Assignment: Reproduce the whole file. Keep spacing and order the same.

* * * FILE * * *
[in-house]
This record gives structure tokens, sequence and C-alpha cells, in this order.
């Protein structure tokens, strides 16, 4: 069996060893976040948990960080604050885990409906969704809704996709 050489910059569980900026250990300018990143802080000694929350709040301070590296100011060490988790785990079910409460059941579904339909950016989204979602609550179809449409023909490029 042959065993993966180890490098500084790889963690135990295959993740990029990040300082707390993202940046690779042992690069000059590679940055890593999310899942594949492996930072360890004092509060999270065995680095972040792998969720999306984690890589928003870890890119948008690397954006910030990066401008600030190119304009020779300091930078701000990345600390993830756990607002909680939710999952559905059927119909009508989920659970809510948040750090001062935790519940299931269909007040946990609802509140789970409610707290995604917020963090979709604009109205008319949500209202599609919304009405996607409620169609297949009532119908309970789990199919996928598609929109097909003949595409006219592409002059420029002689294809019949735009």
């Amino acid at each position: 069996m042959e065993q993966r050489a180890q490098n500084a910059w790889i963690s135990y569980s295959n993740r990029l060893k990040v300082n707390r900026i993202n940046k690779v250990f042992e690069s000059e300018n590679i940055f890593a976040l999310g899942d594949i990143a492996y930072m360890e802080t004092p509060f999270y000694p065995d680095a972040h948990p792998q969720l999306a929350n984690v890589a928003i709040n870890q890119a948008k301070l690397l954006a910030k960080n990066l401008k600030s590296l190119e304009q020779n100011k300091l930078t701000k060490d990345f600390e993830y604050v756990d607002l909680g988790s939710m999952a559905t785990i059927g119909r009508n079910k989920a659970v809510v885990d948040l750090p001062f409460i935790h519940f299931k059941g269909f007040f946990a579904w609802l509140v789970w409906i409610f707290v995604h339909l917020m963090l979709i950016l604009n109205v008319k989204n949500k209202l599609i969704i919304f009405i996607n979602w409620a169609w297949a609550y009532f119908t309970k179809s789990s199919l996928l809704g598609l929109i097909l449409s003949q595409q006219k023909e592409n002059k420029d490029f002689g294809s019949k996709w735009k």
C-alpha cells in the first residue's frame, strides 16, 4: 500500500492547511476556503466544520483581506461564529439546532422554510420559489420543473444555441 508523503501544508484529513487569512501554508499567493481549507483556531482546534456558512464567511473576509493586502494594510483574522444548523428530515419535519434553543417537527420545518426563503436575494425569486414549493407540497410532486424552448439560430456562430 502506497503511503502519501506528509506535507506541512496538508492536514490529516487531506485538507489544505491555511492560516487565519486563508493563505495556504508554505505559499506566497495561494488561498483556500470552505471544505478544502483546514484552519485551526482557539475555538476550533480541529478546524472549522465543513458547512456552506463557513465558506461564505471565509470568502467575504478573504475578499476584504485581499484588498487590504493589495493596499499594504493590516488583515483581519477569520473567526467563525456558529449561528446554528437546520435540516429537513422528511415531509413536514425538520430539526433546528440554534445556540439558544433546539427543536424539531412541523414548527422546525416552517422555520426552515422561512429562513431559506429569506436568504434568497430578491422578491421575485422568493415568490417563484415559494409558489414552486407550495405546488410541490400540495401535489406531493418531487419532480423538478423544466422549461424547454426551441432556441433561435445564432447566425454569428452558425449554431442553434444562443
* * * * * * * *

[in-house]
This record gives structure tokens, sequence and C-alpha cells, in this order.
């Protein structure tokens, strides 16, 4: 069996060893976040948990960080604050885990409906969704809704996709 050489910059569980900026250990300018990143802080000694929350709040301070590296100011060490988790785990079910409460059941579904339909950016989204979602609550179809449409023909490029 042959065993993966180890490098500084790889963690135990295959993740990029990040300082707390993202940046690779042992690069000059590679940055890593999310899942594949492996930072360890004092509060999270065995680095972040792998969720999306984690890589928003870890890119948008690397954006910030990066401008600030190119304009020779300091930078701000990345600390993830756990607002909680939710999952559905059927119909009508989920659970809510948040750090001062935790519940299931269909007040946990609802509140789970409610707290995604917020963090979709604009109205008319949500209202599609919304009405996607409620169609297949009532119908309970789990199919996928598609929109097909003949595409006219592409002059420029002689294809019949735009």
């Amino acid at each position: 069996m042959e065993q993966r050489a180890q490098n500084a910059w790889i963690s135990y569980s295959n993740r990029l060893k990040v300082n707390r900026i993202n940046k690779v250990f042992e690069s000059e300018n590679i940055f890593a976040l999310g899942d594949i990143a492996y930072m360890e802080t004092p509060f999270y000694p065995d680095a972040h948990p792998q969720l999306a929350n984690v890589a928003i709040n870890q890119a948008k301070l690397l954006a910030k960080n990066l401008k600030s590296l190119e304009q020779n100011k300091l930078t701000k060490d990345f600390e993830y604050v756990d607002l909680g988790s939710m999952a559905t785990i059927g119909r009508n079910k989920a659970v809510v885990d948040l750090p001062f409460i935790h519940f299931k059941g269909f007040f946990a579904w609802l509140v789970w409906i409610f707290v995604h339909l917020m963090l979709i950016l604009n109205v008319k989204n949500k209202l599609i969704i919304f009405i996607n979602w409620a169609w297949a609550y009532f119908t309970k179809s789990s199919l996928l809704g598609l929109i097909l449409s003949q595409q006219k023909e592409n002059k420029d490029f002689g294809s019949k996709w735009k």
C-alpha cells in the first residue's frame, strides 16, 4: 500500500492547511476556503466544520483581506461564529439546532422554510420559489420543473444555441 508523503501544508484529513487569512501554508499567493481549507483556531482546534456558512464567511473576509493586502494594510483574522444548523428530515419535519434553543417537527420545518426563503436575494425569486414549493407540497410532486424552448439560430456562430 502506497503511503502519501506528509506535507506541512496538508492536514490529516487531506485538507489544505491555511492560516487565519486563508493563505495556504508554505505559499506566497495561494488561498483556500470552505471544505478544502483546514484552519485551526482557539475555538476550533480541529478546524472549522465543513458547512456552506463557513465558506461564505471565509470568502467575504478573504475578499476584504485581499484588498487590504493589495493596499499594504493590516488583515483581519477569520473567526467563525456558529449561528446554528437546520435540516429537513422528511415531509413536514425538520430539526433546528440554534445556540439558544433546539427543536424539531412541523414548527422546525416552517422555520426552515422561512429562513431559506429569506436568504434568497430578491422578491421575485422568493415568490417563484415559494409558489414552486407550495405546488410541490400540495401535489406531493418531487419532480423538478423544466422549461424547454426551441432556441433561435445564432447566425454569428452558425449554431442553434444562443